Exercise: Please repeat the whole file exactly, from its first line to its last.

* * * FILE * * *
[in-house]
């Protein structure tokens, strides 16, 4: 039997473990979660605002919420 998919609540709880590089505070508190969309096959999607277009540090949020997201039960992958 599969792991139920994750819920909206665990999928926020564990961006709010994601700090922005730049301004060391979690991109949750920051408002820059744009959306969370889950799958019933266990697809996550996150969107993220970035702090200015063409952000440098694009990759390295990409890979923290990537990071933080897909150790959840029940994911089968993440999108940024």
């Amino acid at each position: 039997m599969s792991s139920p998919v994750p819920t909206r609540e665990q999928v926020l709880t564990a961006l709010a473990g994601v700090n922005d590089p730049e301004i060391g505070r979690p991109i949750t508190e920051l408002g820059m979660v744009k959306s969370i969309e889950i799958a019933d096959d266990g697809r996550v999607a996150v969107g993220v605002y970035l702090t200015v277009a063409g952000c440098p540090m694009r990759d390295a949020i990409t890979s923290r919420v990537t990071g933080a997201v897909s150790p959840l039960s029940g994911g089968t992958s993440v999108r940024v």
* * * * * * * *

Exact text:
[in-house]
């Protein structure tokens, strides 16, 4: 039997473990979660605002919420 998919609540709880590089505070508190969309096959999607277009540090949020997201039960992958 599969792991139920994750819920909206665990999928926020564990961006709010994601700090922005730049301004060391979690991109949750920051408002820059744009959306969370889950799958019933266990697809996550996150969107993220970035702090200015063409952000440098694009990759390295990409890979923290990537990071933080897909150790959840029940994911089968993440999108940024």
């Amino acid at each position: 039997m599969s792991s139920p998919v994750p819920t909206r609540e665990q999928v926020l709880t564990a961006l709010a473990g994601v700090n922005d590089p730049e301004i060391g505070r979690p991109i949750t508190e920051l408002g820059m979660v744009k959306s969370i969309e889950i799958a019933d096959d266990g697809r996550v999607a996150v969107g993220v605002y970035l702090t200015v277009a063409g952000c440098p540090m694009r990759d390295a949020i990409t890979s923290r919420v990537t990071g933080a997201v897909s150790p959840l039960s029940g994911g089968t992958s993440v999108r940024v």